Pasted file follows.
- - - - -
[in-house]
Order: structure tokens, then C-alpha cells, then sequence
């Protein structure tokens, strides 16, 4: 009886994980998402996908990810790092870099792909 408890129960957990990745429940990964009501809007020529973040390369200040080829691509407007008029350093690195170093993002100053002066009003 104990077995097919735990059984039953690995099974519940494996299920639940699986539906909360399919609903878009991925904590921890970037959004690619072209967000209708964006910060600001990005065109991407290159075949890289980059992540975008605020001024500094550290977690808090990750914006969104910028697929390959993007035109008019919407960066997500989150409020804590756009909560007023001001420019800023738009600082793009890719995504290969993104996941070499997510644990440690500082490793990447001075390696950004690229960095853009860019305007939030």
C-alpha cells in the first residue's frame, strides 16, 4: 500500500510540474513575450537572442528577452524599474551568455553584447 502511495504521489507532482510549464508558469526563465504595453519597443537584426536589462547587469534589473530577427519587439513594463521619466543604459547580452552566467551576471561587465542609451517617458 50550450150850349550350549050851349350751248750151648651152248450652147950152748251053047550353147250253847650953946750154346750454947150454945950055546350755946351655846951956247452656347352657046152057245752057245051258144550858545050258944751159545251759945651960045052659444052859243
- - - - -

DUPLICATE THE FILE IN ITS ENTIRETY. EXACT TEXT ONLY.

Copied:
[in-house]
Order: structure tokens, then C-alpha cells, then sequence
């Protein structure tokens, strides 16, 4: 009886994980998402996908990810790092870099792909 408890129960957990990745429940990964009501809007020529973040390369200040080829691509407007008029350093690195170093993002100053002066009003 104990077995097919735990059984039953690995099974519940494996299920639940699986539906909360399919609903878009991925904590921890970037959004690619072209967000209708964006910060600001990005065109991407290159075949890289980059992540975008605020001024500094550290977690808090990750914006969104910028697929390959993007035109008019919407960066997500989150409020804590756009909560007023001001420019800023738009600082793009890719995504290969993104996941070499997510644990440690500082490793990447001075390696950004690229960095853009860019305007939030």
C-alpha cells in the first residue's frame, strides 16, 4: 500500500510540474513575450537572442528577452524599474551568455553584447 502511495504521489507532482510549464508558469526563465504595453519597443537584426536589462547587469534589473530577427519587439513594463521619466543604459547580452552566467551576471561587465542609451517617458 50550450150850349550350549050851349350751248750151648651152248450652147950152748251053047550353147250253847650953946750154346750454947150454945950055546350755946351655846951956247452656347352657046152057245752057245051258144550858545050258944751159545251759945651960045052659444052859243